Still don’t believe me that Aaron Rodgers runs many K-gun concepts? Let’s use numbers to do the talking. Two important statistics we use to measure quarterback performance are yards per attempt (YPA) and yards per catch (YPC). Now, we’ll compare how these career average numbers are different between traditional west coast quarterbacks (Ken Anderson, Joe Montana, and Brett Favre) and K-gun quarterbacks (Jim Kelly, Warren Moon [in a true run ‘n shoot] , and Aaron Rodgers).
You’ll see, with the exception of Ken Anderson, the K-gun quarterbacks average more yards per catch, meaning the routes are deeper and they are attacking deeper than the west coast routes. Usually, the deeper the routes, the harder they are to complete the passes. This explains why west coast quarterbacks have higher yards per attempt–because they throw shorter, but complete more of them. The K-gun quarterbacks throw deeper, but typically complete fewer of them, leading to lower yards per attempt numbers.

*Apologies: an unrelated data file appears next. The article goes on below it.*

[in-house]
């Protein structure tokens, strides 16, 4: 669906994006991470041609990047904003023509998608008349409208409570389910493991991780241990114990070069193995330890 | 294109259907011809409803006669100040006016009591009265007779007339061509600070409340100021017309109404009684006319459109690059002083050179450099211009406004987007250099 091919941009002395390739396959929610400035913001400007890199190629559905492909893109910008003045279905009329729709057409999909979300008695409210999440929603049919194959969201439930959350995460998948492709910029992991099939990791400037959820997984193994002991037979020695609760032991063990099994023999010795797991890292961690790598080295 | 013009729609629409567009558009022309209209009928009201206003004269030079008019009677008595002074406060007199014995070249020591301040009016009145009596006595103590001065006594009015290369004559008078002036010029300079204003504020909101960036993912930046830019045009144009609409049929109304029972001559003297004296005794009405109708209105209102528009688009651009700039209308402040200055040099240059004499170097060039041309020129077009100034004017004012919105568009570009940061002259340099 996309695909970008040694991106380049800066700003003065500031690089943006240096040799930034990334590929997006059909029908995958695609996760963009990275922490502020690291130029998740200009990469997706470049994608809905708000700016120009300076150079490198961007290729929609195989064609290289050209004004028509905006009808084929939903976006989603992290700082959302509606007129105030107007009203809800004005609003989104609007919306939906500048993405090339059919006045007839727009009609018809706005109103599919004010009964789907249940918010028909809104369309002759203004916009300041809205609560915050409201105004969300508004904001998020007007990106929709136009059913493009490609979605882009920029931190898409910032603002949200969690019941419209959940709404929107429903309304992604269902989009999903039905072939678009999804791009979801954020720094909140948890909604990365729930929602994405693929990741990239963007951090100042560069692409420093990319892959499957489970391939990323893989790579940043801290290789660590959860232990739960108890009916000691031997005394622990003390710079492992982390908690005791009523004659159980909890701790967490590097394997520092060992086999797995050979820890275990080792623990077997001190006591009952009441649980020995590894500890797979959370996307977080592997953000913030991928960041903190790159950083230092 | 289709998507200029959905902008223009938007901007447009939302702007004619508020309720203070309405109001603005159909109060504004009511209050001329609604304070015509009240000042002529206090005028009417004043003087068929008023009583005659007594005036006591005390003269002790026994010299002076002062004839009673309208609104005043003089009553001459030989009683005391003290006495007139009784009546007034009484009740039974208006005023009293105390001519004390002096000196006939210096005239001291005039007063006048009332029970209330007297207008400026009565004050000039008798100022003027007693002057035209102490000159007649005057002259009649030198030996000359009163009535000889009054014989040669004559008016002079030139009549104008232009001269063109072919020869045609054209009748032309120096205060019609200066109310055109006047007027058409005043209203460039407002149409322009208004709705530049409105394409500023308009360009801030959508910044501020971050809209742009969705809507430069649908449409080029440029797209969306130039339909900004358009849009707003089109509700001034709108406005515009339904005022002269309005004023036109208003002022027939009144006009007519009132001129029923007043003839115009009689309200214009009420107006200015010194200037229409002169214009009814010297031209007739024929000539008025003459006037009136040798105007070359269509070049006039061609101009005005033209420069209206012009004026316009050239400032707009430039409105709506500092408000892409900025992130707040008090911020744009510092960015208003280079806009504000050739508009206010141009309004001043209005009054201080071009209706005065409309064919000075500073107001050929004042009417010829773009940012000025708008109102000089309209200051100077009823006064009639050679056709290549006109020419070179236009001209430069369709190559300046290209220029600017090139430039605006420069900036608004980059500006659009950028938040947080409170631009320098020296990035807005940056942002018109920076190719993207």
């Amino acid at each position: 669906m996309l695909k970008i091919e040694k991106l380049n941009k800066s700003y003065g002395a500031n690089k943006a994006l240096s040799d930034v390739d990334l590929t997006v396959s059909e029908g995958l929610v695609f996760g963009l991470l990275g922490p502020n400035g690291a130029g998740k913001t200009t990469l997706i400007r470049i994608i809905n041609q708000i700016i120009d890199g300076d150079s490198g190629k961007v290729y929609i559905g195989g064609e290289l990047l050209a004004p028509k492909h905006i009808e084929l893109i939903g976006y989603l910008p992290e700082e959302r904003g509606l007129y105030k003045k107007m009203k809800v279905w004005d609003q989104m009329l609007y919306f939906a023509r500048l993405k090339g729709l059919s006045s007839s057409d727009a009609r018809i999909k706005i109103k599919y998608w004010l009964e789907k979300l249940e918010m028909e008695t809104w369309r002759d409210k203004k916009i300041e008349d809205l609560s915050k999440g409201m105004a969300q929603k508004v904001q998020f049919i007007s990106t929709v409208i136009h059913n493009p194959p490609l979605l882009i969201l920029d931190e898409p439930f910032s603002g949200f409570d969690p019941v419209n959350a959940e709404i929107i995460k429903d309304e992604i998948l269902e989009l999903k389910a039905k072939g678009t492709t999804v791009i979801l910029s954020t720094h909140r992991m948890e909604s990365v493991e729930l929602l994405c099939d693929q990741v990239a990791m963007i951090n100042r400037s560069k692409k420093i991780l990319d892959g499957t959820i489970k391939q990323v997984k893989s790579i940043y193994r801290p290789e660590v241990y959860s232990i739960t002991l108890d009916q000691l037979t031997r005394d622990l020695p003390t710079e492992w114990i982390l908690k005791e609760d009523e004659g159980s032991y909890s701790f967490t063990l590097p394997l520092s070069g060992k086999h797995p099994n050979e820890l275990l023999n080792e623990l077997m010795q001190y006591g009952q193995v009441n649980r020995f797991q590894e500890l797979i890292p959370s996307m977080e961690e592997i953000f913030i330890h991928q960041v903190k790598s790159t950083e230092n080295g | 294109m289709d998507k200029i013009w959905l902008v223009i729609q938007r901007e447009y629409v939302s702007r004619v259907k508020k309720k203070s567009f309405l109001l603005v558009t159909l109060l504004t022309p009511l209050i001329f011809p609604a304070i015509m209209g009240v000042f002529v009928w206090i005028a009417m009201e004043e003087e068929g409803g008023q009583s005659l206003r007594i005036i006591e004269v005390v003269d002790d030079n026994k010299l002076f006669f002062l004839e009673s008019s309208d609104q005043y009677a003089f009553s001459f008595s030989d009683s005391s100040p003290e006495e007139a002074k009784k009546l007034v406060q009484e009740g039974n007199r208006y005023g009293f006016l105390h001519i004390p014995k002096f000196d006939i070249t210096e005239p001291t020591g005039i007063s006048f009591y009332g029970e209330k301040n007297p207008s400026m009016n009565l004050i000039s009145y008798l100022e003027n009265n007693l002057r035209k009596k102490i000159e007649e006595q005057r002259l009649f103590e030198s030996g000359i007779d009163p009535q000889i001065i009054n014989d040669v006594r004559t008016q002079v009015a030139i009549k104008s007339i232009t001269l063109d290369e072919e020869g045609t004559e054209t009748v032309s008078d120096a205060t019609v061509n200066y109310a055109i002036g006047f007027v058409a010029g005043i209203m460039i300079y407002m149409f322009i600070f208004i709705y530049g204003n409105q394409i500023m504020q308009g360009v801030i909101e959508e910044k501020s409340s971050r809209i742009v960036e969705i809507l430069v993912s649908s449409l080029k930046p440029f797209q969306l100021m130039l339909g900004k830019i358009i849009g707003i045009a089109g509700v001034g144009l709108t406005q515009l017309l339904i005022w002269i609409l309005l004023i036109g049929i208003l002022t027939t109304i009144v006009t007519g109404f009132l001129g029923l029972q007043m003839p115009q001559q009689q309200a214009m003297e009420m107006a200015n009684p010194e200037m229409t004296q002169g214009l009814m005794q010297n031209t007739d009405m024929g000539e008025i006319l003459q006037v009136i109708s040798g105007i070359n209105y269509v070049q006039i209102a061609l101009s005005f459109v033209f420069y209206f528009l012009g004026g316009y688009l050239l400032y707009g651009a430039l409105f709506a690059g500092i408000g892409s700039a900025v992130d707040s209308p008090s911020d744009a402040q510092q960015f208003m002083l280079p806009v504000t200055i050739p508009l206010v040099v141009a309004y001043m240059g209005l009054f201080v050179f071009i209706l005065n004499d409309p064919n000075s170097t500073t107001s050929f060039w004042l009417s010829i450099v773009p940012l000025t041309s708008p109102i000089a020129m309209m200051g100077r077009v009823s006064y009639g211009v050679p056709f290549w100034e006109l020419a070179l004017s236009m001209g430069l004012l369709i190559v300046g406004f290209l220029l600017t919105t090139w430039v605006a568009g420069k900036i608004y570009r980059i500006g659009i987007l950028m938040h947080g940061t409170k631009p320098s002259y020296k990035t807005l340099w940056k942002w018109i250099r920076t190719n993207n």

Looking at the numbers, we can objectively compare Brett Favre to Aaron Rodgers. I’m not trying to start a flame war here, as they are both talented quarterbacks who won championships. But, Brett Favre’s Packers won by “moving the chains” (in his own words). Favre is tied for the lowest yards per attempt of all the quarterbacks mentioned, and is dead last in yards per catch. Despite his rocket arm, he consistently threw the ball short for many of this passes. This is where Aaron Rodgers is different. Not only does he consistently throw deeper, he’s the best at it of all of the other quarterbacks mentioned. Rodgers has the highest yards per attempt and is tied for the highest yards per catch. What does this mean? It means he throws the longest and completes more of them than other quarterbacks.